The main etiology of the perpetuation of LD, as opined by Ms. Phoebe, is lack of nurturance. Thus, it was concluded that children come complete as they are; however, it is deficiencies in their environment that preserves their disability.

Concerning  the use of diagnoses, to help all parties involved to identify an area of focus, there is a time and necessity for such specific labels, in order to better assist children with LD through problem-focused solution and/ or teaching strategies which could be tailor made to fit their needs. However, the labels should not extend beyond such a use because it is discriminatory, causing stereotypes which could potentially harm the already-hampered development of these children.

LD in Malaysia. Many parents either deny their child’s LD or are angry that society at large, fail to understand the full implications of a LD. Although the general public remains relatively ignorant of LD, with the forming of special schools, awareness is perceived to be gradually building up as authorities begin to take notice of and address this particular pocket of community.

Ms. Phoebe also felt that there is over-pampering of children with LD by their parents, resulting in a lack of independence, which again, perpetuates the children’s LD. Hence, the rational of the Centre’s adopted values and approach regarding their involvement  with children with LD, as  discussed in the next section.

Intervention methods. In BEST Centre, Ms. Phoebe and her team support the children via experiential play, interaction and forming bonds with them. Intervention programmes are specially tailored with specific child in mind to best meet each individual need, as the institute houses children with various types of LD. Many of their intervention methods for the children’s learning are movement-based as they believe that a chief factor of the children’s difficulties lies in their poor motor skills. Specifically, one method used is Brain Gym. It is a specific movement activity to help children enhance their skills in various areas , for instance, memory, communication, and so on. Besides that, other activities, such as field trips, are also organised for the children. During these trips, the older children are given slightly more autonomy in choosing where they wish to go and, at times, participant in organising the trip itself.

According to Ms. Phoebe, children in the Centre are allowed to learn at their own pace. At times, some of the children may feel uncomfortable to participate in any class activities; the educators will not force them to learn. Besides that, basic life skills are also taught to them progressively. Among them are cooking and baking, the product of which the children will sell at their very own BEST Café.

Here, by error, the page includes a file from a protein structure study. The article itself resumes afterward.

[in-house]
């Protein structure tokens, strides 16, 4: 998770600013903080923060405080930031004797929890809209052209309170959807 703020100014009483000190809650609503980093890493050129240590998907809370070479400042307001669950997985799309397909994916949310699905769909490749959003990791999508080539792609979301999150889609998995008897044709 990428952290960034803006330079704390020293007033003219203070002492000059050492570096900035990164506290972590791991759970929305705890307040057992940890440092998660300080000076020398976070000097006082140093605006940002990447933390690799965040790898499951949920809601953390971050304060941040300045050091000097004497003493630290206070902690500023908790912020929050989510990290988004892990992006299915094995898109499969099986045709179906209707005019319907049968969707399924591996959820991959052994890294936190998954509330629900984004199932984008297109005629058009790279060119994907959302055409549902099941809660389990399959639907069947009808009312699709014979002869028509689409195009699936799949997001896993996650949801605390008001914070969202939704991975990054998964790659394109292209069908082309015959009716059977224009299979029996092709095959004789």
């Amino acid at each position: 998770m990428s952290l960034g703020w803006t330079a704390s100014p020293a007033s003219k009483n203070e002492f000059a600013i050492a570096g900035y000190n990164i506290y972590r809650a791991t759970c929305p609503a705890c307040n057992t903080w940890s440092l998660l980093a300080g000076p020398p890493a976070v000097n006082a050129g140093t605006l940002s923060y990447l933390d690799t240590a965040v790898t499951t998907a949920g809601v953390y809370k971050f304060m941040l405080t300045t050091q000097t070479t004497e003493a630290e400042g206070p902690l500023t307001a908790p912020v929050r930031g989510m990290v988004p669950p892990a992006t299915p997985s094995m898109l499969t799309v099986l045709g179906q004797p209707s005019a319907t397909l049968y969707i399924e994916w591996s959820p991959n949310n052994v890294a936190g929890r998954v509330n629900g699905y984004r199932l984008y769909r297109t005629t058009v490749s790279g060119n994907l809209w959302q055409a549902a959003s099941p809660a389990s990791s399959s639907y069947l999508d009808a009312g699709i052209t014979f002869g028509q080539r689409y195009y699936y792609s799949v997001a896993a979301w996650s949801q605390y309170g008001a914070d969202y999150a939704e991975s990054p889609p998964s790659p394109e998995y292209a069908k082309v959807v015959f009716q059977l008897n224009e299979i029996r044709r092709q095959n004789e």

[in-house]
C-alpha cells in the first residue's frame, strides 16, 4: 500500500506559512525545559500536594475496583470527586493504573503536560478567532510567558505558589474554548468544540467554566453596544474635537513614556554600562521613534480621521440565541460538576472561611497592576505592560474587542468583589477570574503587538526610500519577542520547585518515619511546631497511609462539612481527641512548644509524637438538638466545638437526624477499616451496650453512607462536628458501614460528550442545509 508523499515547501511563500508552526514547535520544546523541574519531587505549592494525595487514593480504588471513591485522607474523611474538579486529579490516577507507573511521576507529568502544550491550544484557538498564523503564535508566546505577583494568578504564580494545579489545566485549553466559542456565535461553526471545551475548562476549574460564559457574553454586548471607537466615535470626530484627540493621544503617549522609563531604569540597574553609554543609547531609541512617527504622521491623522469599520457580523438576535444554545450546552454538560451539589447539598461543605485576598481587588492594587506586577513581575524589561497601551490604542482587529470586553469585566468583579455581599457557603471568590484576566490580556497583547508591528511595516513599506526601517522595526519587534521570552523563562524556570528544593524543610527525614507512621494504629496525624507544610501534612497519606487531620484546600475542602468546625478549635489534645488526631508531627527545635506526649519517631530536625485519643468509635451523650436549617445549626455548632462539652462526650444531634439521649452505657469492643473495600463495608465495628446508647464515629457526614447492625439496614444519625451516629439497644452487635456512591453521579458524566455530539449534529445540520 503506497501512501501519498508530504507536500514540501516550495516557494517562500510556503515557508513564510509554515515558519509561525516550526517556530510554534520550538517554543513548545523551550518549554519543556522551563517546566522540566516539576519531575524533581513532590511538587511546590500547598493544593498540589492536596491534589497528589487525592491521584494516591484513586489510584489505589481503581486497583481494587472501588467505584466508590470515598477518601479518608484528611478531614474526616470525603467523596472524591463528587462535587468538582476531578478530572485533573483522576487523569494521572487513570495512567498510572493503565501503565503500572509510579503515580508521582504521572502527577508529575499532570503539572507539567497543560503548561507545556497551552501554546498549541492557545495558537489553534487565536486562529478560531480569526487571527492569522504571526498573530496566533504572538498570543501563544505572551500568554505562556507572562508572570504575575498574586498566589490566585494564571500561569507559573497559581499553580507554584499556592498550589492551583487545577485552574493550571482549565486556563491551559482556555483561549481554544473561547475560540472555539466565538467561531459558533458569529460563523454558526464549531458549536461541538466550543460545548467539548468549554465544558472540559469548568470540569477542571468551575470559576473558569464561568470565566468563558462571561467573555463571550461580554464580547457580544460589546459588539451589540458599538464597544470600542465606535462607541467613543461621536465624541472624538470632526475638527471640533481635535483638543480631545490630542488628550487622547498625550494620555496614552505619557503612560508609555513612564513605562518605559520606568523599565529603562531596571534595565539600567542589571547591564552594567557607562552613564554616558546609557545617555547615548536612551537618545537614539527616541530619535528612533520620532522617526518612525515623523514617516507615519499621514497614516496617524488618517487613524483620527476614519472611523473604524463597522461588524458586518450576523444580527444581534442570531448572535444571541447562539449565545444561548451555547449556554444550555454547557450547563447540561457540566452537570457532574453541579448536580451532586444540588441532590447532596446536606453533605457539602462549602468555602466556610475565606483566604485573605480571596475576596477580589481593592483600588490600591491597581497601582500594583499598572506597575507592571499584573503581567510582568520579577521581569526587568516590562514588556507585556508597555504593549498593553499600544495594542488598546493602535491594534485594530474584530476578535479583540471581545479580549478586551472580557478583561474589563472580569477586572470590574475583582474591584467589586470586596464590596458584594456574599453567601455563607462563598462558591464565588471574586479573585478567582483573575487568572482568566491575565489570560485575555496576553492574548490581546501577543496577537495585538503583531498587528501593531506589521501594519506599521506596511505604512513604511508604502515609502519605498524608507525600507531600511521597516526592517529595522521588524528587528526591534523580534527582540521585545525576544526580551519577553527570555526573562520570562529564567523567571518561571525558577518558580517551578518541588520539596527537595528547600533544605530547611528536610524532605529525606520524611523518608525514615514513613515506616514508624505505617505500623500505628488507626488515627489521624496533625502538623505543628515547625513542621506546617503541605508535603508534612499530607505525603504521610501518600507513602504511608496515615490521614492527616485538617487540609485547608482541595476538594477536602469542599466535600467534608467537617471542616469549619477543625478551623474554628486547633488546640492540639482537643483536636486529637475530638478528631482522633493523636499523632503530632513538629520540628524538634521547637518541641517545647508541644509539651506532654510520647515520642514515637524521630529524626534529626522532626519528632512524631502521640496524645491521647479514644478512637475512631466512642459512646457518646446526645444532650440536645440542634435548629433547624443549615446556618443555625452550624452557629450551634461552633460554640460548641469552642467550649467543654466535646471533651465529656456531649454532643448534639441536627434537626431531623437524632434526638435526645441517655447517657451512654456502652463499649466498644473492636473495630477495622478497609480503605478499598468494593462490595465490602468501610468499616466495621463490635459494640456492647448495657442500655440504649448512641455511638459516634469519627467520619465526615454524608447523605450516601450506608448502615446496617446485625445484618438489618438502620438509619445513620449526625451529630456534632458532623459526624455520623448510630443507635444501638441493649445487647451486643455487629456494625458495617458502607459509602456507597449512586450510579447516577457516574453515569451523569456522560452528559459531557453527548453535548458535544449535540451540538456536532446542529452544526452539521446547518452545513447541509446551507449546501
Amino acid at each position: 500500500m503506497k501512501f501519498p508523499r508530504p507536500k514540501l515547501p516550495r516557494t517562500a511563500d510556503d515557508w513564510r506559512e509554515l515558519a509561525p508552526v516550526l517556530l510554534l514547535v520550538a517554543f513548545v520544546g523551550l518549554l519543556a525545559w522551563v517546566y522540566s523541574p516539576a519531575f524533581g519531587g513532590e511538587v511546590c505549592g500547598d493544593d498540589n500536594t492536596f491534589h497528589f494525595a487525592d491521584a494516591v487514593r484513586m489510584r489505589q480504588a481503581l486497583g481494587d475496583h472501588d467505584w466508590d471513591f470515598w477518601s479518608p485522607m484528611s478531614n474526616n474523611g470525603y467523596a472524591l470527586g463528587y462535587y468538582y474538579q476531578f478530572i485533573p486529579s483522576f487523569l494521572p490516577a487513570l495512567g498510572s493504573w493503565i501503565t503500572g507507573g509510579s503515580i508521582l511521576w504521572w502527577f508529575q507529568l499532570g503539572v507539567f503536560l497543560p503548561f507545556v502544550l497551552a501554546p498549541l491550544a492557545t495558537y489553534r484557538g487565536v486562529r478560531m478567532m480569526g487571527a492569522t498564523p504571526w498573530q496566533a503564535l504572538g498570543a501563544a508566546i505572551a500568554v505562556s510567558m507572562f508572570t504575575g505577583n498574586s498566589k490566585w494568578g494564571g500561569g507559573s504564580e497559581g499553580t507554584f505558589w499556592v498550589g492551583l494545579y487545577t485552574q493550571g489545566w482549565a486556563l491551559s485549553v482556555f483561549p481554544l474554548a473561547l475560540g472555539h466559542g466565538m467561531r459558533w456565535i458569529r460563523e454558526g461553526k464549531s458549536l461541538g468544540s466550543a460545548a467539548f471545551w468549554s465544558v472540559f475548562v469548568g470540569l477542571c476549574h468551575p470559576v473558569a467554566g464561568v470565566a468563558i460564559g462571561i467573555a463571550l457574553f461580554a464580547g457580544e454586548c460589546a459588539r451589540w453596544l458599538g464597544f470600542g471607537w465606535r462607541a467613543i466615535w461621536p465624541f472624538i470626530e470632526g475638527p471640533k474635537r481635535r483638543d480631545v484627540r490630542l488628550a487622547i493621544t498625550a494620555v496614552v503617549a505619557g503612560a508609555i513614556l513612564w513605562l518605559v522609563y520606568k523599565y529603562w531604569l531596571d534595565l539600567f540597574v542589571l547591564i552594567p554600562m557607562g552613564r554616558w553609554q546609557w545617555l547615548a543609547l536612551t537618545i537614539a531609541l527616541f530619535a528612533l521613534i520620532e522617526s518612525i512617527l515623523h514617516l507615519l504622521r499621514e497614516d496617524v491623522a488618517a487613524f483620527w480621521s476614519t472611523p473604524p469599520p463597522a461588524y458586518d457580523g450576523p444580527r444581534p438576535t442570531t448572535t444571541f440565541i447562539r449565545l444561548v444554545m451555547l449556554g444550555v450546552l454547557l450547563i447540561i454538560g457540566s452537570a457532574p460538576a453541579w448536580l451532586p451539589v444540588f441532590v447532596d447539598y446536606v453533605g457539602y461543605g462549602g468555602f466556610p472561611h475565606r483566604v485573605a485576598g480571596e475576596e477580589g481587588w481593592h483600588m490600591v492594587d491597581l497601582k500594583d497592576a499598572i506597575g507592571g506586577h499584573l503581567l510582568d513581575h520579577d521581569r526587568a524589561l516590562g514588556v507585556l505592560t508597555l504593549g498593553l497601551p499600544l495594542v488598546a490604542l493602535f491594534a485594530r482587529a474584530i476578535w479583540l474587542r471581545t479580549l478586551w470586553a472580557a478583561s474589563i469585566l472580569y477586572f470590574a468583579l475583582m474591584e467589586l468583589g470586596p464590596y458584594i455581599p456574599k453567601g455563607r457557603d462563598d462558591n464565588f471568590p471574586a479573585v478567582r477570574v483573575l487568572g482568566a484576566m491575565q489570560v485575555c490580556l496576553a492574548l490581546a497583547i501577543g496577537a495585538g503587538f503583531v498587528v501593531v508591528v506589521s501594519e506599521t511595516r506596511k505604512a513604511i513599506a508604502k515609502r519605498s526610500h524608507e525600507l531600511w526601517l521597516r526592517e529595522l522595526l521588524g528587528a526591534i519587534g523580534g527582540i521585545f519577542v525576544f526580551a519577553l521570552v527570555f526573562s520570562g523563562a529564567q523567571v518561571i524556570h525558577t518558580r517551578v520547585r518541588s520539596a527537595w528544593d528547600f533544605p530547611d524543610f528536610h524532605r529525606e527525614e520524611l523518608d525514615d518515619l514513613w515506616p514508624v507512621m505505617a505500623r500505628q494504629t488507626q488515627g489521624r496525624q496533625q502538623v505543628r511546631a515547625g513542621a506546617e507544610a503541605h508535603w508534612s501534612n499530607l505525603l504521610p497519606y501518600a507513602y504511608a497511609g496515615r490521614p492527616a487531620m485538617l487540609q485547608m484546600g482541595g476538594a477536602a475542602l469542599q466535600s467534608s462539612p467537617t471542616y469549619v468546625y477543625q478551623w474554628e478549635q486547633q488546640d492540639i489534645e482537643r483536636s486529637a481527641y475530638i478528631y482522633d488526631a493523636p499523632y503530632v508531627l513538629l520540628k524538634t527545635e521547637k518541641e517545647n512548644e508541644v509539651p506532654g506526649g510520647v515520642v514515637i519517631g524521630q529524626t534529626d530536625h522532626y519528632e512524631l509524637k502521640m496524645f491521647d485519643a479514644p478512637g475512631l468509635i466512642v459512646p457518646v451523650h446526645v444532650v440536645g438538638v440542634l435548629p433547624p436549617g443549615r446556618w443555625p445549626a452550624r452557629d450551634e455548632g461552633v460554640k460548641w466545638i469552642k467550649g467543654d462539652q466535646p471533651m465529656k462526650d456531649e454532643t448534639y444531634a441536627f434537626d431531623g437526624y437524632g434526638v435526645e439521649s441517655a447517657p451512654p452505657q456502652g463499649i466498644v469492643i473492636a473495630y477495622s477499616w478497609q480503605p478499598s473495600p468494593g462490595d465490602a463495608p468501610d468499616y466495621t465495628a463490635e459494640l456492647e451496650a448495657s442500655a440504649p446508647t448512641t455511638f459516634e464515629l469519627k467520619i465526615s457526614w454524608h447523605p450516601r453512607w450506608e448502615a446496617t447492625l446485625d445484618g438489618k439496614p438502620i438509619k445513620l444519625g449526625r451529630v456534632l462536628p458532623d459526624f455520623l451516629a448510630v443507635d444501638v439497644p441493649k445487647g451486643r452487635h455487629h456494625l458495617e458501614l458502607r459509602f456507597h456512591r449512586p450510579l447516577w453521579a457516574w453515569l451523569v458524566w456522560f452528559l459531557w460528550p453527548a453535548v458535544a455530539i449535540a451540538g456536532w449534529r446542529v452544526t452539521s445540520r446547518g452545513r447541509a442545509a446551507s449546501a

Difficulties. Even though BEST Centre can be considered  a haven for children with LD through the provision of individualised education and honing of skills, there are still many difficulties that the students face on a daily basis. Firstly, the students at BEST Centre tend to have disputes among themselves. It was noted by Ms. Phoebe that the students there tend to be rather emotional; hence, quite frequently, some of the students will verbally- or worse, physically-fight with another student due even to minor disagreements. This is not restricted to disputes between students; the educators sometimes struggle with the children in this area as well.

Another difficulty the students at BEST Centre face is the lack of motivation, though it was noted that this usually applies more for the older children. They tend to sit around and do nothing, as they lack the motivation and initiative for activities unless given explicit instructions by the educators. Such was observed during the visit. However, it could just be that they had finished their tasks and thus, had no other tasks to complete.

As the Centre also concerns themselves with the future of the students- and not just the “here and now”- the lack of motivation to engage in activities that can assist and guide the children(especially the older ones) as to their future pathways is a primary concern.